Non-bank financial companies, including mutual fund operators, should get ready to find out whether they will be designated a "systemically important financial institution," aka, SIFI, now that the Financial Stability Oversight Council released final rules on April 3, according to Federal Reserve Chairman Ben Bernanke.
"The FSOC's issuance of this rule is an important step forward in ensuring that the systemically critical nonblank financial firms will be subject to strong consolidated supervision and regulation," he said, addressing the Financial Markets Conference on April 9. "Once designated, these firms would be subject to consolidated supervision by the Federal Reserve and would be required to satisfy enhanced prudential standards established by the Federal Reserve under Title I of Dodd-Frank Wall Street Reform and Consumer Protection Act."
The decision on which firms will and will not be designated a SIFI will be determined by the criteria set forth in Section 113 of the Act. "Systemically important financial institutions" under the new rules would be supervised by the Board of Governors of the Federal Reserve, which would implement new stringent, but yet to be written, regulations.
Although the various government regulators are ready to separate the SIFIs from the less critical non-SIFIs, some of the larger mutual fund companies are questioning whether they deserve the less-than-coveted designation.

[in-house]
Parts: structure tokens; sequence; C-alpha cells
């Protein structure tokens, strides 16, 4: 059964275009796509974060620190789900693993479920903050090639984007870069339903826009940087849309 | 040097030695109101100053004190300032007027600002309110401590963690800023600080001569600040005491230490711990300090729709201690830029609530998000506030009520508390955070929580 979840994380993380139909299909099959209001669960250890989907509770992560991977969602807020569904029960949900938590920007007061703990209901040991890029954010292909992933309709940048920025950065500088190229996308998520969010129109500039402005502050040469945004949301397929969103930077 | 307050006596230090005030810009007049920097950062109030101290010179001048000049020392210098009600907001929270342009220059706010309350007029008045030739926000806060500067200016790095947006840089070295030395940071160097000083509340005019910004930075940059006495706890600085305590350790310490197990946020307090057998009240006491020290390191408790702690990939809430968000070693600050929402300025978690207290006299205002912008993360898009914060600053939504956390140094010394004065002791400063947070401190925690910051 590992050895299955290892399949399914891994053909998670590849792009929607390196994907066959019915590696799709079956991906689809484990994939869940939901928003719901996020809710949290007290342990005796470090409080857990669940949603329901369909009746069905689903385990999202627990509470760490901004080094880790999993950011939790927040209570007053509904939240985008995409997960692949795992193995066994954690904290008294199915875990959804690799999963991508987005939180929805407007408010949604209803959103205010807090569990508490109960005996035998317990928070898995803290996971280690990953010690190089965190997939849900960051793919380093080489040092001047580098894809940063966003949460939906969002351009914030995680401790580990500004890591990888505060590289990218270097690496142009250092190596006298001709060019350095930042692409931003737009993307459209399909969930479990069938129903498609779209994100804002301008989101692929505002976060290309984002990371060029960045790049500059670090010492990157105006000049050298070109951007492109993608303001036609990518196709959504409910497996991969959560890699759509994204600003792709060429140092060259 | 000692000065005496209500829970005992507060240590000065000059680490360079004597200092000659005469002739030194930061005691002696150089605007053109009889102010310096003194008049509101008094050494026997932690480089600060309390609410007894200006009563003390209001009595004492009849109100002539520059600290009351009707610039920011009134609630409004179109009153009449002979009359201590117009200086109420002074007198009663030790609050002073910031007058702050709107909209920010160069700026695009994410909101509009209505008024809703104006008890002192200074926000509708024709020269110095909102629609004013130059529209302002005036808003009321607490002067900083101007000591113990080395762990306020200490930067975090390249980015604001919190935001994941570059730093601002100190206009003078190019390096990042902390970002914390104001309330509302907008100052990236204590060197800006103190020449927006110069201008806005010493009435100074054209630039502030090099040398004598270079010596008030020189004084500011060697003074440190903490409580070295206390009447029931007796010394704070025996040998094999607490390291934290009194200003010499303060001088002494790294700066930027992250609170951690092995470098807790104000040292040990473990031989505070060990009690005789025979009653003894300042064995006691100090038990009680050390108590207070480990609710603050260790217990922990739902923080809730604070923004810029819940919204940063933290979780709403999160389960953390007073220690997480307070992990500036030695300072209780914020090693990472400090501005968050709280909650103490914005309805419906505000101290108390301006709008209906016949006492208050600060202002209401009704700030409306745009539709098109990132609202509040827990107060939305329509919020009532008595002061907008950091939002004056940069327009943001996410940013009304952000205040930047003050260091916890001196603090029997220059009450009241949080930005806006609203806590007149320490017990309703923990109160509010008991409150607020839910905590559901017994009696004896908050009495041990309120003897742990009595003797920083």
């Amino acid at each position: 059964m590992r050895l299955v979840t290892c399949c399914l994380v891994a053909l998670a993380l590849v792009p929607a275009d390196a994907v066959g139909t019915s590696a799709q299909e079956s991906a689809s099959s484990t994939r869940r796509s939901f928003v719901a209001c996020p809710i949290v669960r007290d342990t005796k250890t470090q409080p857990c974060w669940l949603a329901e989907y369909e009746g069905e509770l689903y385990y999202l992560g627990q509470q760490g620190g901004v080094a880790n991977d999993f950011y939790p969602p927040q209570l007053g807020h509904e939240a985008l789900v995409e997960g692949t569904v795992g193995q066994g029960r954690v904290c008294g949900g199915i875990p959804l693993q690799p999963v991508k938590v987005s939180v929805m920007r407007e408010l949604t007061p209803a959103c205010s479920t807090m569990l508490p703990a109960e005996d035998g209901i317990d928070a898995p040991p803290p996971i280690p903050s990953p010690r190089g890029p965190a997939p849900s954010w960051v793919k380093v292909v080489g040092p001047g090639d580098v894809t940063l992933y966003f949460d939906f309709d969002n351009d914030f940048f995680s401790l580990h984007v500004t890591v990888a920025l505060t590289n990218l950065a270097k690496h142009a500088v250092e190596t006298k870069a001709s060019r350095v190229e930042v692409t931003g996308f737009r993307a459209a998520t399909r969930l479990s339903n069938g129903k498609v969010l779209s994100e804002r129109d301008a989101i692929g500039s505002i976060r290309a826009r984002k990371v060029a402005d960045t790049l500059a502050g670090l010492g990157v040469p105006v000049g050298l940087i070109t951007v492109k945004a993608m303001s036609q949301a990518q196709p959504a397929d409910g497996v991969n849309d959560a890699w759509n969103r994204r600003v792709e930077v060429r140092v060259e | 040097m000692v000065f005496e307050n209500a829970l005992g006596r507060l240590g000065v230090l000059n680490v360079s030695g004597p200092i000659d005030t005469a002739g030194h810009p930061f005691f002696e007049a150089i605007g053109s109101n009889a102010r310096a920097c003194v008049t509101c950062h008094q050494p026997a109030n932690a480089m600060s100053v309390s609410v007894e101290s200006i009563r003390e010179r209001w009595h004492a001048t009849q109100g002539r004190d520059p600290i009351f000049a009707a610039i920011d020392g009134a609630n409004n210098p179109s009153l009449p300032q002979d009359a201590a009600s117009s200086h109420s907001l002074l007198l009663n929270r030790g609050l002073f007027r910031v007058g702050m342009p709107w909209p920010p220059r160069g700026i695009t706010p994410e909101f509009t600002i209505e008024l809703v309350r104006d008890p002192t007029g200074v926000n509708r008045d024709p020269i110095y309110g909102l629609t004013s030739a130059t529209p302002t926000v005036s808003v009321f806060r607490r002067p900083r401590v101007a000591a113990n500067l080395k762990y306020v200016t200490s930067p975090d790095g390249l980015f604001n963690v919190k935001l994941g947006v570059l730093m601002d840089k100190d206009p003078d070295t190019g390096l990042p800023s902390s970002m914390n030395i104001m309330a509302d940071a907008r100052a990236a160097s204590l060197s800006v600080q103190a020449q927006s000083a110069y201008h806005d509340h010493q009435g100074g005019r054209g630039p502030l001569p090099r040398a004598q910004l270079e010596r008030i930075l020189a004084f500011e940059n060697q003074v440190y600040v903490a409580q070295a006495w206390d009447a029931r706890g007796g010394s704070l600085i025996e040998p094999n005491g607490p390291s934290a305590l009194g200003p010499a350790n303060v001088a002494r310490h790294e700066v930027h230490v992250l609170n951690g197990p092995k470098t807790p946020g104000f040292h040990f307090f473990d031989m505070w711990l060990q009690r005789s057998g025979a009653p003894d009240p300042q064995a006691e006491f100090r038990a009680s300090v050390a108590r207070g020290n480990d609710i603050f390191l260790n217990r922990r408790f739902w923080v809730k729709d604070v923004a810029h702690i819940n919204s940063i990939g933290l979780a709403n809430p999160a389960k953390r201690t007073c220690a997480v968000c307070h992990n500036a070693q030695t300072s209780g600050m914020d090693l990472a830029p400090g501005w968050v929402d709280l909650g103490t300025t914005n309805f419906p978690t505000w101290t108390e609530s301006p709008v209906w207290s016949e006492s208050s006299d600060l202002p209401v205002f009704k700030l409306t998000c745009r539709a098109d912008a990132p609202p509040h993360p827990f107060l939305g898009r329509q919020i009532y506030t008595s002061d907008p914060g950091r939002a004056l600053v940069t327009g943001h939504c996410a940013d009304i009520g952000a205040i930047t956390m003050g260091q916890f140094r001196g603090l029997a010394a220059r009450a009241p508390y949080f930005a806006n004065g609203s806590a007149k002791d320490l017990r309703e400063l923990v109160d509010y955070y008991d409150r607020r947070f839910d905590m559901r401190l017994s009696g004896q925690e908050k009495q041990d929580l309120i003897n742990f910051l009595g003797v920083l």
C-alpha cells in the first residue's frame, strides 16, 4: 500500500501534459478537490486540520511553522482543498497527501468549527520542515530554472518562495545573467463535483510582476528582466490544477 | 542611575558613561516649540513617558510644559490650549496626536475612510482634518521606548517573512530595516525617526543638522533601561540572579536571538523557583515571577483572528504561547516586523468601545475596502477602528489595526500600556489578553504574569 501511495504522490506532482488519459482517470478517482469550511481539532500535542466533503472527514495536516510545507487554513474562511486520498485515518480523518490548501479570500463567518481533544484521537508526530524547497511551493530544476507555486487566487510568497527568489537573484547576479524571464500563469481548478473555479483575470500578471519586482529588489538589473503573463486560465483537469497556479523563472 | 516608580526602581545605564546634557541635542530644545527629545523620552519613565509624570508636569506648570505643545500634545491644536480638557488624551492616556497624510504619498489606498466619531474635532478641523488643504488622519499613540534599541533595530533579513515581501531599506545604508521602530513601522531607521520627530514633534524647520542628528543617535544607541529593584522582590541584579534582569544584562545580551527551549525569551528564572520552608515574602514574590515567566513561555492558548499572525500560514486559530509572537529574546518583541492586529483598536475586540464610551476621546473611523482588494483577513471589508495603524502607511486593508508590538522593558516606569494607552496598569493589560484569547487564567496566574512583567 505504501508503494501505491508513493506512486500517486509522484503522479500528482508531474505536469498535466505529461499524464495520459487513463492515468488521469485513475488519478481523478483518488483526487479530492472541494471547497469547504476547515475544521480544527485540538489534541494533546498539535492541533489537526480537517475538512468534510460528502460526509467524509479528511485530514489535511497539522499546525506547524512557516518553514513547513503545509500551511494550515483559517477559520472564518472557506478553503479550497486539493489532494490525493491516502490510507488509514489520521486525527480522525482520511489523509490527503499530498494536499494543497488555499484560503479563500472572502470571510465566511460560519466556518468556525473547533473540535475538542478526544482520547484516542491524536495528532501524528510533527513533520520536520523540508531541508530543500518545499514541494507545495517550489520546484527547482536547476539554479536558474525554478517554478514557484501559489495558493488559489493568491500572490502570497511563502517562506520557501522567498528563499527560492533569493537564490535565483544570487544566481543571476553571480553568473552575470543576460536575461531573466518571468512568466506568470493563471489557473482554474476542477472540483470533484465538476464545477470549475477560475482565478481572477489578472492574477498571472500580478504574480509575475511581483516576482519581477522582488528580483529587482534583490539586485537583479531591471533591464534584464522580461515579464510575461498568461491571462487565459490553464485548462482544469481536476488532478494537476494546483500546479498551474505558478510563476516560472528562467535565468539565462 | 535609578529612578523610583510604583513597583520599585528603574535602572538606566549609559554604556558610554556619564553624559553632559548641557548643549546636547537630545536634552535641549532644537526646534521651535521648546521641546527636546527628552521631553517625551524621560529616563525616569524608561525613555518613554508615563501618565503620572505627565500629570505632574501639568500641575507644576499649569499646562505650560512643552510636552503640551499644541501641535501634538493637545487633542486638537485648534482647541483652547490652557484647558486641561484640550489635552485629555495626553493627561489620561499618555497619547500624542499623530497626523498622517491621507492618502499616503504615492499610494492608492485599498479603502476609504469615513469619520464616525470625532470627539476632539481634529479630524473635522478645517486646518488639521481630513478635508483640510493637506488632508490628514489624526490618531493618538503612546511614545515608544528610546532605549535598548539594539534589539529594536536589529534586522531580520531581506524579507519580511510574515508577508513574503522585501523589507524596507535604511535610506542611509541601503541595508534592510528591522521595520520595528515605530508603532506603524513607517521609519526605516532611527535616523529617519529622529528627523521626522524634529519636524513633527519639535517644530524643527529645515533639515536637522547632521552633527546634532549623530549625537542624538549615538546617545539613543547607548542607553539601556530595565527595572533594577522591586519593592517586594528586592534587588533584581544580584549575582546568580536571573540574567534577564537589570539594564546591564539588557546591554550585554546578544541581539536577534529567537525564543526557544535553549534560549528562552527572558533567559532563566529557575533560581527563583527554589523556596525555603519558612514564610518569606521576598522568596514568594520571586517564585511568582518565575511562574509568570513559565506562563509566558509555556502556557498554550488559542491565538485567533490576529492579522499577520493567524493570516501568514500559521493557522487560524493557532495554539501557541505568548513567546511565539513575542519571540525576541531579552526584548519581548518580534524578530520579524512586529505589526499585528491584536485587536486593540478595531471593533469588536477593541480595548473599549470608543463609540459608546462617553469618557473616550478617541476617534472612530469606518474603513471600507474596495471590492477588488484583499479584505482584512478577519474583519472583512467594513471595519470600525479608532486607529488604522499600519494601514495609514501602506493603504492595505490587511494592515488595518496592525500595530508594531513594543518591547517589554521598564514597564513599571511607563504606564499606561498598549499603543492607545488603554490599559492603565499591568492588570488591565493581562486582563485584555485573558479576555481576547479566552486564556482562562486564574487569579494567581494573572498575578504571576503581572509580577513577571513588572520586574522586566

"We are still in the process of reviewing and evaluating the recently published final rule," according to a T. Rowe Price spokesperson, Bill Benintende. "However, although we understand that the Financial Stability Oversight Council is responsible for analyzing the business models of various asset managers, we believe traditional asset management businesses should not be deemed non-bank SIFIs."
According to Ari Gabinet, general counsel at OppenheimerFunds, it does not appear that most normal mutual funds would fit the definition of SIFI. "Although it is still possible that a handful of very large funds might be technically within the terms of the rules," he observed. "The mutual fund industry is heavily regulated as it is, and really was not implicated in the kind of 'interconnectedness' risk that was the hallmark of the 2008 financial crisis.''
Although it took a while, mutual funds have been able to successfully unwind most, if not all, of their derivative transactions with Lehman Brothers, the "systemically important" investment bank that failed in September 2008.
Some money market funds appeared to be vulnerable to the dislocation in the markets, but the enhancements that the SEC has made to money market fund regulation have substantially addressed any weakness in that side of the industry.
"My personal view is that the additional overlay of regulatory jurisdiction that would come with SIFI designation adds expense and complexity to mutual funds without materially improving the risk profile of the US economy," says Gabinet.
The Investment Company Institute drew attention to the vagueness of the 10 SIFI criteria [see sidebar] and the lack of a framework for how the FSOC will make its determinations as to who is a SIFI and who is not.